Suffice it to say that I made a nice little contribution toward the downpayment on his next dawg. But when I consider what could have happened and when and where it could have happened, this was one of the more fortunate breakdowns I've had.

More to come--more that is more pleasant in the recounting.


debra said...

I'm glad you made it home, albeit a little later and a little poorer than expected!

Can't wait to hear more...

Ariel said...

I love the title. And with prose like this, you need to author a travelogue. I can picture the dawgs.

Winston said...

Welcome back! You were lucky your breakdown happened where it did, around small towns/cities. That same incident around Nashville or any other larger city would have had you stranded at least overnight. And you would not have had such an eddication about them dawgs.

"Too hot to lie", indeed. But probably not too hot to charge you double or gouge you in some other way.

John B. said...

Thanks for the welcome back. Debra and Ariel, you can be sure that more is to come.

Winston, the tow was the one exorbitant cost, to my mind. Gone, apparently, are the days when one could get one's car towed from one side of town to another for $30 or so. But, see "beggars," "choosers." Incidentally, it was about 20 years ago that I had a water pump go out on me (a different car, of course), but the cost for the repair then was the same as this week's was: As soon as they said "Water pump," I said, in my mind, "Ka-ching! $300." And sure enough . . . I then mused that my (anecdotal) experience is that car-repair costs have remained pretty fixed over time, which, seeing as those costs include labor, strikes me as odd.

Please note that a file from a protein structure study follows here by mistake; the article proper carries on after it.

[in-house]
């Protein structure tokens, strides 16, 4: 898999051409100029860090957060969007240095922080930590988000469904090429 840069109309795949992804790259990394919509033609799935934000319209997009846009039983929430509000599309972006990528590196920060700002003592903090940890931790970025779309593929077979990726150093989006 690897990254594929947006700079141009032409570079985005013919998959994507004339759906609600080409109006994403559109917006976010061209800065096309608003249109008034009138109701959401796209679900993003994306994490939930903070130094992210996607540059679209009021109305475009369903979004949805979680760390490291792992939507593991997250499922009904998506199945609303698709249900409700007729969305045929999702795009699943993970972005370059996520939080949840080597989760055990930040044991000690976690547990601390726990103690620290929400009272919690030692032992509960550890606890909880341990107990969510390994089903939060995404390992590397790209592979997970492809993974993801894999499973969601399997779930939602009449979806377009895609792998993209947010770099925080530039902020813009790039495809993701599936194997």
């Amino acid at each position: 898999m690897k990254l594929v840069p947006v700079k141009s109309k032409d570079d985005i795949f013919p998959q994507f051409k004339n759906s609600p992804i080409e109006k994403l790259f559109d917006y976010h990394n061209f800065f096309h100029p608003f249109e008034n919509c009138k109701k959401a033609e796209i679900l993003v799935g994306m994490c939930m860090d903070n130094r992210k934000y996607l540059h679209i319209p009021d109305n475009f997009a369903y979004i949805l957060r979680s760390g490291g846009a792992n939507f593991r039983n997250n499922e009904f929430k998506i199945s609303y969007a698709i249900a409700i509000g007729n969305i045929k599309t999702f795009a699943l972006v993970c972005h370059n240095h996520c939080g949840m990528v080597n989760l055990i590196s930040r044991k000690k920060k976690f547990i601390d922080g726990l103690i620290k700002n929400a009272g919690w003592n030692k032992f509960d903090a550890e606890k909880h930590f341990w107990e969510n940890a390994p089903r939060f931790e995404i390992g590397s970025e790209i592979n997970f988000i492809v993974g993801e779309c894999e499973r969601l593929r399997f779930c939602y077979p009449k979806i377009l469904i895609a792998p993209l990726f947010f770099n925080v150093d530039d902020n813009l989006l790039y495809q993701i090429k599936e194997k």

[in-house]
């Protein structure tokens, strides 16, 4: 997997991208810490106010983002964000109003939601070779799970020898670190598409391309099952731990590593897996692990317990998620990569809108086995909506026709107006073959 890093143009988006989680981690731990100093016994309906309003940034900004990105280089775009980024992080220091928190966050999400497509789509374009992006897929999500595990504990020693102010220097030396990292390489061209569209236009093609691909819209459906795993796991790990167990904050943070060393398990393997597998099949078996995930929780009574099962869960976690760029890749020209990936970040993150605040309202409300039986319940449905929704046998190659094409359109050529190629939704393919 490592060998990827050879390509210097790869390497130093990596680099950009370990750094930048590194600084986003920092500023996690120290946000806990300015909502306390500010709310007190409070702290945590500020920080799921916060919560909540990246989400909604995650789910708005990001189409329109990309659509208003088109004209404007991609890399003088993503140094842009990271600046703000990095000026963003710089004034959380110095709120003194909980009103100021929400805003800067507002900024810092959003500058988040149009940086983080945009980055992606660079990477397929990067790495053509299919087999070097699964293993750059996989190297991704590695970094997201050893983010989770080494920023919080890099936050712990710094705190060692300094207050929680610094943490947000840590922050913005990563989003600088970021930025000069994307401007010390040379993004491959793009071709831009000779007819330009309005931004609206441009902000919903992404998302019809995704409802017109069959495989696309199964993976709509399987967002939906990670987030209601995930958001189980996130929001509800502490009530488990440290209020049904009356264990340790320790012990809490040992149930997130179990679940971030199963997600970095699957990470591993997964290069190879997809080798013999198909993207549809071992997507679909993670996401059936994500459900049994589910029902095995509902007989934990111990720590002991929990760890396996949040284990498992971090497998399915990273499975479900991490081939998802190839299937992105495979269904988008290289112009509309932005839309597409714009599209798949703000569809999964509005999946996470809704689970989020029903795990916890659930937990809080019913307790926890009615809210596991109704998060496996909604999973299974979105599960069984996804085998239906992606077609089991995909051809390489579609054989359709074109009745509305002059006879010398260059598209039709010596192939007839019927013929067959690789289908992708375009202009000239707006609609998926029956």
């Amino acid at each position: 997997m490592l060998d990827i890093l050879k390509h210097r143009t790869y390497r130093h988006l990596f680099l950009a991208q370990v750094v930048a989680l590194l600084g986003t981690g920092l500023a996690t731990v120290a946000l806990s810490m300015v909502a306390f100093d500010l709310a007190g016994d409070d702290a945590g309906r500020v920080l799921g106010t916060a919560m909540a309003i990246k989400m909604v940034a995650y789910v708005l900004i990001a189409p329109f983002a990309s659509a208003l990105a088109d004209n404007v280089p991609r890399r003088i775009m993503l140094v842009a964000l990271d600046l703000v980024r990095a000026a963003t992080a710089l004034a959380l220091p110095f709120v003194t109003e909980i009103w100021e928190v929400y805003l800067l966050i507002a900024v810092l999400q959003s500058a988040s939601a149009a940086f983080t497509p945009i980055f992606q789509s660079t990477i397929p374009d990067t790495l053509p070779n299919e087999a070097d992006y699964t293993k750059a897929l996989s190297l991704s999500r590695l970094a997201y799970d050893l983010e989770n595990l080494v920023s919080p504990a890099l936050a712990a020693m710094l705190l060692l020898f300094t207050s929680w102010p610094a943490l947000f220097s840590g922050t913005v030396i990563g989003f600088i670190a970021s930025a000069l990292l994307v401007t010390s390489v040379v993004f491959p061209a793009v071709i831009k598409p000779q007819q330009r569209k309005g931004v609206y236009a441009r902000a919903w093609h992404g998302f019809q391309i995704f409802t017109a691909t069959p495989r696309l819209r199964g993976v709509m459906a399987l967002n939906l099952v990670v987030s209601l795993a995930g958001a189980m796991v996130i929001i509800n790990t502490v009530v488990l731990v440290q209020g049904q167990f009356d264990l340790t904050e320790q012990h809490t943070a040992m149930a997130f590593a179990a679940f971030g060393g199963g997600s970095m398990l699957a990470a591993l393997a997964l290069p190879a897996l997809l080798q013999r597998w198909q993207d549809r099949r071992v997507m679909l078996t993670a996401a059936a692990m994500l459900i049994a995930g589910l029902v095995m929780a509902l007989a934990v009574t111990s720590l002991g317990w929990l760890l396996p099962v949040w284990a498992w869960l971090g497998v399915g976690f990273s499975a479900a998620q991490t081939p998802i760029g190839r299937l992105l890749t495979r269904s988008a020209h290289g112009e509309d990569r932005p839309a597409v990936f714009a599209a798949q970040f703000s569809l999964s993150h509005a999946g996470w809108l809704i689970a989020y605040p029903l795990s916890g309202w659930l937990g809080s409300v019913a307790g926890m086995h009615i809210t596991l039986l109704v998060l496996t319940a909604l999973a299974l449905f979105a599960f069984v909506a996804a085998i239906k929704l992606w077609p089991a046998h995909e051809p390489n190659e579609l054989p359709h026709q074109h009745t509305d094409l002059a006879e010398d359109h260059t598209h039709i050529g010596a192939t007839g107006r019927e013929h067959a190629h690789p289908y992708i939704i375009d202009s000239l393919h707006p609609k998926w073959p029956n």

emawkc said...

This is precisely the reason I always carry a spare water pump in my trunk.

BTW, welcome back. You were missed.

dd said...

It definitely fits into our category of "it could have been worse" scenarios!

Blackswamp_Girl said...

I'm still laughing at the retelling of the dawg story. Very nicely done--I could well imagine him telling it in just the same rambling kind of manner. :)

John B. said...

Ms. Girl,
Thanks for stopping by and for the compliment.
A belated disclaimer, in case anyone is wondering: while I lived in the South, I grew to love the cadences of the people's speech there. Listening to this man's thick Louisiana accent indeed made me smile, but not at him.